• always following the manufacturer’s instructions and safety guidelines.

Careful handling of the test leads is also vital; you should avoid any kinks and store them in a straight line when not in use.

Navigating the Selection Knob

Imagine the selection knob as the steering wheel of your multimeter. It helps you navigate through the different functions of your device. From milliamps (mA) of current, voltage (V), to resistance (?), the selection knob allows you to select the parameter you want to measure.

But the selection knob is not just about selecting the right measurement parameter. It also houses the auto-ranging feature, designed to automatically identify the appropriate range without necessitating manual adjustments when obtaining a reading. This feature is especially useful for novice users or intricate measurements. It’s like having an automatic transmission in your car that changes gears for you based on the speed and acceleration.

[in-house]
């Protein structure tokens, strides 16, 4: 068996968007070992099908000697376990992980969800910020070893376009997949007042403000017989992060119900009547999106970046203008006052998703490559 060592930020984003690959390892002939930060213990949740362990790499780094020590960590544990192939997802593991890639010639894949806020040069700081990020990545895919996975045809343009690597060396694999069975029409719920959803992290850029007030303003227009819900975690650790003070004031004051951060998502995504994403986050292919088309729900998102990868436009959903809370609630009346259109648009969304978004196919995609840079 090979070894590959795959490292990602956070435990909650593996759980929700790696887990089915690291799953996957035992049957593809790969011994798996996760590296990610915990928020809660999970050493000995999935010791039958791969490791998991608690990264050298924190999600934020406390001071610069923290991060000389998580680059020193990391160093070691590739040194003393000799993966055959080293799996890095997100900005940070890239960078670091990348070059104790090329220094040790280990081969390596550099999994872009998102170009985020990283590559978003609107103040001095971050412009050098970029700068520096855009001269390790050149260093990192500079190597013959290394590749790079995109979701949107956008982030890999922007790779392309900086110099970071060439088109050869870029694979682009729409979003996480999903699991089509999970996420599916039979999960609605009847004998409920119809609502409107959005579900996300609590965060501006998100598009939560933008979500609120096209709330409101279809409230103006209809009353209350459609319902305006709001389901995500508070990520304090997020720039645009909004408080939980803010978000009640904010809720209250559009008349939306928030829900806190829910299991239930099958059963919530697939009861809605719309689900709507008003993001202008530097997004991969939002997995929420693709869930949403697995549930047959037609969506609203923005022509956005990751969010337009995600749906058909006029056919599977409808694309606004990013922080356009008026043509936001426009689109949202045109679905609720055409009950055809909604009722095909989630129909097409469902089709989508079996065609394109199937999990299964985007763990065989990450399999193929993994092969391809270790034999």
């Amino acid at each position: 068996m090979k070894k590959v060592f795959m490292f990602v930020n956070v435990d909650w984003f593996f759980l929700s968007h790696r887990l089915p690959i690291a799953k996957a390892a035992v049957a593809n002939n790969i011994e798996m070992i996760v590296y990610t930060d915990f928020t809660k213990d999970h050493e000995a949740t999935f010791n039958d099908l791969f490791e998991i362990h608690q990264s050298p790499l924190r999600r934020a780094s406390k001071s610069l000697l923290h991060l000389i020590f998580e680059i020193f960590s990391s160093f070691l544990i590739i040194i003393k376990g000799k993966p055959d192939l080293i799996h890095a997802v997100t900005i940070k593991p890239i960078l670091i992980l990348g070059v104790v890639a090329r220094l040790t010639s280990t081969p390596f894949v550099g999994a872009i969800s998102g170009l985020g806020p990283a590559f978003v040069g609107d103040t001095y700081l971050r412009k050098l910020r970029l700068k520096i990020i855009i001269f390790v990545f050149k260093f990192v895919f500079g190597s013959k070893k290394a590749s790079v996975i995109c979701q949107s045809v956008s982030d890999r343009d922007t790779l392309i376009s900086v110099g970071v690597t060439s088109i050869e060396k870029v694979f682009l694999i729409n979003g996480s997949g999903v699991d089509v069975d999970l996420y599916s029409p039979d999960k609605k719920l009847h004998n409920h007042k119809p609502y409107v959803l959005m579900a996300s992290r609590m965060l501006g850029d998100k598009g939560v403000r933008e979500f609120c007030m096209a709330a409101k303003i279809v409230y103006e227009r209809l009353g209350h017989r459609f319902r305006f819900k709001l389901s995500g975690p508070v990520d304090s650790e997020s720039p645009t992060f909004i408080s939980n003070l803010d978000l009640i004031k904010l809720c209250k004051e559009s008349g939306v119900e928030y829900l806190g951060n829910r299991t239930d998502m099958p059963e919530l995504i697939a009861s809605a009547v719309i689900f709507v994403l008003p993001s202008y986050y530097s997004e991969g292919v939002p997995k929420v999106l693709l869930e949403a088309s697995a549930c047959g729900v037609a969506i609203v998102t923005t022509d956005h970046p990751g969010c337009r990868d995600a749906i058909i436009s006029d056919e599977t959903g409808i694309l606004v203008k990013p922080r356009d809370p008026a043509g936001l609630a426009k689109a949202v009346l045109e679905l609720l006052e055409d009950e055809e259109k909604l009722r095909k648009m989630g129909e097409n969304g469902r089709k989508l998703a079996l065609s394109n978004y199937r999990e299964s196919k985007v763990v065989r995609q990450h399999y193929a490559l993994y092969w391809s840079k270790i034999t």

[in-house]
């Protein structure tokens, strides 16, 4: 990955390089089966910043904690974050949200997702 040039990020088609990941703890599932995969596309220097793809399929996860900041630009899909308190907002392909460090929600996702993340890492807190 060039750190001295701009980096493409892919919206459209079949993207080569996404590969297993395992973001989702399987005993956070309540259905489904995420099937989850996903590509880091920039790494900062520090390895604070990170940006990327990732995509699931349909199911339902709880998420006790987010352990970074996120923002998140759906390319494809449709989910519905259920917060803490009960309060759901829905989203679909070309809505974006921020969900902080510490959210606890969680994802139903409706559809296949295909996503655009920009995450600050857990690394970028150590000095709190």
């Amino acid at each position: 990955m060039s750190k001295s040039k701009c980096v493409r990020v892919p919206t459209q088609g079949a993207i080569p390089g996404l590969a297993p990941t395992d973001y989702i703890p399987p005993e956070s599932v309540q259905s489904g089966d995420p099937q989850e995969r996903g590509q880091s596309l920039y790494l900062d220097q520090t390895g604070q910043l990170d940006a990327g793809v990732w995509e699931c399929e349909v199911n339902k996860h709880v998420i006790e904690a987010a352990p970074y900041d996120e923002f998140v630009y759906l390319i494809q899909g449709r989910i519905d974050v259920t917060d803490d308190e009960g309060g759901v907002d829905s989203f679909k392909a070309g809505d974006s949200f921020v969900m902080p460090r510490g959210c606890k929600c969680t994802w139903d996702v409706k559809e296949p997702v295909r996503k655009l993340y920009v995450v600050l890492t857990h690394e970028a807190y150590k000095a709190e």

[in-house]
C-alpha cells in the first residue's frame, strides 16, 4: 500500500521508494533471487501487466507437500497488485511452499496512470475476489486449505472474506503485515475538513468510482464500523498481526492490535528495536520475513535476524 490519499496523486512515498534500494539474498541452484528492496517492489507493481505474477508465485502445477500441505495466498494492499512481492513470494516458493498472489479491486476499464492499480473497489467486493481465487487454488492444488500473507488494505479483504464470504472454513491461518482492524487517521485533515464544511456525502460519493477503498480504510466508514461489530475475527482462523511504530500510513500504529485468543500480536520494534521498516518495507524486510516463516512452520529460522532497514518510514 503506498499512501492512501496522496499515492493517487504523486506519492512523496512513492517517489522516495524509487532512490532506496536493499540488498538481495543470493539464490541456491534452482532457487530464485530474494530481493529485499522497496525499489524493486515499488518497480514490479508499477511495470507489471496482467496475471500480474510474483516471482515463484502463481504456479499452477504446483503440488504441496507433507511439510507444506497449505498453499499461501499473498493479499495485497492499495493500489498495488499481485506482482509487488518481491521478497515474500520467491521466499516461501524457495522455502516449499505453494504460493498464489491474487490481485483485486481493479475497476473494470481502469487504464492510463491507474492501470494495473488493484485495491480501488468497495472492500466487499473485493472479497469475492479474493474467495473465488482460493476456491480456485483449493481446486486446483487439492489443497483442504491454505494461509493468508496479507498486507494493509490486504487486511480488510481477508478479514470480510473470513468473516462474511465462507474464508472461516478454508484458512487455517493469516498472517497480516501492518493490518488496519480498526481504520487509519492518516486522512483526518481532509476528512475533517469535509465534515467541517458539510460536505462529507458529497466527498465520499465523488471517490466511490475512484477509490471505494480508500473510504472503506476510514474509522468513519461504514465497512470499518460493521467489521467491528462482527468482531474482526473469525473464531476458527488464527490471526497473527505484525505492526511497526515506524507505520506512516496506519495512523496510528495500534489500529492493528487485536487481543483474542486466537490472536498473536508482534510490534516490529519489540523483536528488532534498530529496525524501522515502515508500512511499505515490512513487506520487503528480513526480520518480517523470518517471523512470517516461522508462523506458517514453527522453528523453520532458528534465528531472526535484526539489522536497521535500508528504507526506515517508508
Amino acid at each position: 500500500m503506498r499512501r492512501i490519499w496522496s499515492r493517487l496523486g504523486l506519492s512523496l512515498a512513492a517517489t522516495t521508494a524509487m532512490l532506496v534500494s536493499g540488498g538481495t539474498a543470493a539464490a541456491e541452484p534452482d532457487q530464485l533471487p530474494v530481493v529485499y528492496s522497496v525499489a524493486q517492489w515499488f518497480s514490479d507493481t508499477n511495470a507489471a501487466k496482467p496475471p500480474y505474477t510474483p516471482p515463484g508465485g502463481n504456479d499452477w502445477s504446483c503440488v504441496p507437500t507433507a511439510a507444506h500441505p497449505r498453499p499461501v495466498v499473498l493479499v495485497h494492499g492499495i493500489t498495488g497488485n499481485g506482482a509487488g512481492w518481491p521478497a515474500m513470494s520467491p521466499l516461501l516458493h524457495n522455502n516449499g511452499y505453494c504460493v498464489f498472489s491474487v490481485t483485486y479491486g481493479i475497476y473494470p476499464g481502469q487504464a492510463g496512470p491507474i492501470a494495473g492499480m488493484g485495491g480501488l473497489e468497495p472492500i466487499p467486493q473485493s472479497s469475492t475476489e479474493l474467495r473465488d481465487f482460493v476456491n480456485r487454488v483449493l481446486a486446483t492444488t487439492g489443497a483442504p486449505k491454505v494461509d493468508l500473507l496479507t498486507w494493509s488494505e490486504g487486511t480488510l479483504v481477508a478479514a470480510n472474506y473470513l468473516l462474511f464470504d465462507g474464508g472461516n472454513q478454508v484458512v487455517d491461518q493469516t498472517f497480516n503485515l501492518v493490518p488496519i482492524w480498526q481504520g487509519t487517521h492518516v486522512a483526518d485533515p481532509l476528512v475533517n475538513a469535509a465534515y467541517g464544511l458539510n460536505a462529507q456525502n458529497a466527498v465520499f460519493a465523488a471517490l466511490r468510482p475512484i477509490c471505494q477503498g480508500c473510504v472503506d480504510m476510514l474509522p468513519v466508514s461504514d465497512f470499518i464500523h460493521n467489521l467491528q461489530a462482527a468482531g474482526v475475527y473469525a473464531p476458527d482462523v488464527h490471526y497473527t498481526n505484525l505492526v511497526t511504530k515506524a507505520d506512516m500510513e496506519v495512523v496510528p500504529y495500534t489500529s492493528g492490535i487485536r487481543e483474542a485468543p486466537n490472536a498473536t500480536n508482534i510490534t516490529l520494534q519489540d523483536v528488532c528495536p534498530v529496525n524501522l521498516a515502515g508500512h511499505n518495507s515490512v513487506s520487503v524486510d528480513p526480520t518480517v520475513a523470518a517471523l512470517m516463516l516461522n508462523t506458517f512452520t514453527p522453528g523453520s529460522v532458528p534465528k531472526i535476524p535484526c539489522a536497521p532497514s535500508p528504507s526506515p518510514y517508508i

Measuring Voltage: A Step-by-Step Guide

Measuring DC voltage with a multimeter

Measuring voltage is one of the key tasks you’ll be carrying out with your multimeter. But how do you go about it? Let’s delve deeper into the step-by-step process of how to measure voltage and troubleshooting voltage drops.

Ensuring Correct Voltage Detection

For accurate voltage measurements, understanding the basic principle that voltage is shared by two parallel components is vital. This principle is fundamental to the placement and method of using the probes to achieve an exact voltage measurement. After all, you wouldn’t want to measure the height of a tree while standing at its base, would you?

Measuring voltage is not just about getting a number on your multimeter display. It’s about understanding what that number tells you about your circuit. For instance, it can tell you if the circuit is receiving the correct voltage, helping you identify potential issues related to power supply or circuit connections.

Voltage Drop Troubleshooting